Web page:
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Google Chrome 101: How to Manage Downloads

If you're new to Chrome, you may be wondering what happened to the file you just downloaded. Here's how to find it.

The other day I explained how (and why) to make Gmail the default e-mail client in Google Chrome. Then it occurred to me that lots of users are probably trying Google's browser for the first time -- and maybe having some trouble learning the basics.

With that in mind, I thought I'd cover a few Chrome essentials -- starting with downloads.

When it comes to download files, not all browsers are created equal. In Internet Explorer, for example, clicking a download link produces a pop-up bar along the bottom of the screen, asking if you want to run or save the file.

In Firefox, the browser I used prior to Chrome, you get a pop-up requester front and center, followed by a big ol' status window. For anyone accustomed to this, Chrome can be a head-scratcher.

Indeed, it's easy to overlook the arrival and status of a file download -- especially if you're accustomed to looking near the top of the screen or seeing a pop-up window.

Chrome's download-status indicator appears quietly and unobtrusively in the lower-left corner of the screen. If you blink, you'll miss the little arrow that flashes at the start of the download. (Google no doubt added this because so many people had trouble finding any evidence of download activity.)

Of course, now that you know where to look, you're all set. When the download is done, you can click it to run or open the file, or click the little arrow alongside it for a handful of options (including the always-handy Show in folder, which opens the folder containing the download).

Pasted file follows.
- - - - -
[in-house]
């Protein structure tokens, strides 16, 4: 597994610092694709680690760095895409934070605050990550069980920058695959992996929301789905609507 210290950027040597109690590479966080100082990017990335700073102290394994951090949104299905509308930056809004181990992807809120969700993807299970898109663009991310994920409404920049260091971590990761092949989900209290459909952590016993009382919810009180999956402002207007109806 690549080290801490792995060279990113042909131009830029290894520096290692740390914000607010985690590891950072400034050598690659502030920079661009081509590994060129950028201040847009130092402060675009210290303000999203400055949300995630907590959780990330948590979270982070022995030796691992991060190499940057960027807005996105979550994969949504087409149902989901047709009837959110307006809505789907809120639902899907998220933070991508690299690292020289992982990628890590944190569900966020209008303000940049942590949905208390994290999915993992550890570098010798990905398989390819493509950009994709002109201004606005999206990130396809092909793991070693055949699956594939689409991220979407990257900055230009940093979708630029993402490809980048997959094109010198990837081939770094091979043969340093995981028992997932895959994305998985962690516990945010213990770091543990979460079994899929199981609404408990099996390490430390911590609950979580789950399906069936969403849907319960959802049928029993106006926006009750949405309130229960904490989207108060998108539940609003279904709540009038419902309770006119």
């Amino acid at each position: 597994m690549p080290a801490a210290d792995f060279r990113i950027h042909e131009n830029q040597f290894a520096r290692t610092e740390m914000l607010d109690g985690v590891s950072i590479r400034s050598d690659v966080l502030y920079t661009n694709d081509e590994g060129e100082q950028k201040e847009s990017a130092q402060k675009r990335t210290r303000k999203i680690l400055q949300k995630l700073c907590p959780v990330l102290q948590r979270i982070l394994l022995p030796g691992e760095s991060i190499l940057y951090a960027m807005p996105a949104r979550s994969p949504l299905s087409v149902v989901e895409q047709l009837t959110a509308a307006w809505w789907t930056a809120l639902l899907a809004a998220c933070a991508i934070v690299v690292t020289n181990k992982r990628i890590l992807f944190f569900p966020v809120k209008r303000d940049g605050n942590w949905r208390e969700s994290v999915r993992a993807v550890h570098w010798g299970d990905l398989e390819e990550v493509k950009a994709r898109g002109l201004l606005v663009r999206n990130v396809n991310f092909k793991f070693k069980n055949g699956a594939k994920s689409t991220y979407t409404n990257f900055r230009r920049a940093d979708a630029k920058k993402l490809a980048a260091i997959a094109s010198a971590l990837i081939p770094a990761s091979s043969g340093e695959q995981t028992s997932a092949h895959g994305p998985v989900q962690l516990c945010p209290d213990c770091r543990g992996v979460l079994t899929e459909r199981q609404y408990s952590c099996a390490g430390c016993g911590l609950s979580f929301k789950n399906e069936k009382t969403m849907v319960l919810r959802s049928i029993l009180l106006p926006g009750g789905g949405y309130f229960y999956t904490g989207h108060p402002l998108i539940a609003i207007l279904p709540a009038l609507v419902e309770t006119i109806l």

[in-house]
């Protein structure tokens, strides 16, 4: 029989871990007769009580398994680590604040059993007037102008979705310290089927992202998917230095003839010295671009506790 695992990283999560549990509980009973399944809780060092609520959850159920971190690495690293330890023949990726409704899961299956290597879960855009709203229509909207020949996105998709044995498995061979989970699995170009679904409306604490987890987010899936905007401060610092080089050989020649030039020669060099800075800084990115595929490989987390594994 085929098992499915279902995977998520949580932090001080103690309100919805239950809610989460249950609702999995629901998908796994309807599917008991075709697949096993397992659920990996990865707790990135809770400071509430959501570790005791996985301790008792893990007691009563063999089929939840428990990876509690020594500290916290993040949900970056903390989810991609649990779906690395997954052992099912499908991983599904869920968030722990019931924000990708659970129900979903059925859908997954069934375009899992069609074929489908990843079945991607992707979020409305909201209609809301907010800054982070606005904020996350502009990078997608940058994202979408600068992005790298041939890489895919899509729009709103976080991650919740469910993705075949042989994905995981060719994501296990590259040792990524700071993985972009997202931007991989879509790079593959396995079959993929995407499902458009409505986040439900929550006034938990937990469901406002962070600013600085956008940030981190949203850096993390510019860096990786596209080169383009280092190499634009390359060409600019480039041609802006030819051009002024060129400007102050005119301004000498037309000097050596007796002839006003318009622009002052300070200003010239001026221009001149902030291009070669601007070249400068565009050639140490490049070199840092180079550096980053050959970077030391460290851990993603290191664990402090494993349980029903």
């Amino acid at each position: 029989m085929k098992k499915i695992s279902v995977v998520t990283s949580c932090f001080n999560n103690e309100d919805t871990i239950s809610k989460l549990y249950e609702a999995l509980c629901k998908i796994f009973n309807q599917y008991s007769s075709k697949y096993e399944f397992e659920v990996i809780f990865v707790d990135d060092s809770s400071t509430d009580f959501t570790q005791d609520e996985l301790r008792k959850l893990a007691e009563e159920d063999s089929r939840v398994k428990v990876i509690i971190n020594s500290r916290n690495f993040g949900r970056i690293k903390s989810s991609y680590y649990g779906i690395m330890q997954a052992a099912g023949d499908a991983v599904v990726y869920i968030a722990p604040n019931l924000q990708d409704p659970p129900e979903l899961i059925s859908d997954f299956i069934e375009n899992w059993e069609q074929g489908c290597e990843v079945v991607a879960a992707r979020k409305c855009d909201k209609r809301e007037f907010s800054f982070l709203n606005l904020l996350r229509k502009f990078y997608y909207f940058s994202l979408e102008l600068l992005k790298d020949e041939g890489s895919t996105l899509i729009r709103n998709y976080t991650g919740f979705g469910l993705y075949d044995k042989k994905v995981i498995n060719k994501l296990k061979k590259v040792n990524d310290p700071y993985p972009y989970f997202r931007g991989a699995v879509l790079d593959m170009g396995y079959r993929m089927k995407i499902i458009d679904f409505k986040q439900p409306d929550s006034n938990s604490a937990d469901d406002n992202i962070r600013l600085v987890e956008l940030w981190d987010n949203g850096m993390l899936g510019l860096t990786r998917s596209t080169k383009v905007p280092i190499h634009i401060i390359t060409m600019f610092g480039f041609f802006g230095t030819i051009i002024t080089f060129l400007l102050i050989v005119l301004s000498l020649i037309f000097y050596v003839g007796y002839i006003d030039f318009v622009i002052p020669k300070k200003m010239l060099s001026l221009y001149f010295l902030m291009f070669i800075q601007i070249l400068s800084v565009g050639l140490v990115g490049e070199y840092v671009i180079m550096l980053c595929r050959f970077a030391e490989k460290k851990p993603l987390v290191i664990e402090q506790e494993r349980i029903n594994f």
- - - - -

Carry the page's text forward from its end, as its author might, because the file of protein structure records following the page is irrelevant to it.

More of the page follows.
Want to view all your downloads? Press Ctrl-J to open Chrome's download manager in a new tab. You can also click the little wrench icon in the top-right corner of the screen, then click Downloads.

This may seem like a simple, obvious thing, but it took me a while to get accustomed to Chrome's tucked-away-in-a-corner download indicator. Hopefully this will help you get to know Google's browser a little bit better.

Contributing Editor Rick Broida writes about business and consumer technology. Ask for help with your PC hassles at hasslefree@pcworld.com, or try the treasure trove of helpful folks in the PC World Community Forums. Sign up to have the Hassle-Free PC newsletter e-mailed to you each week.

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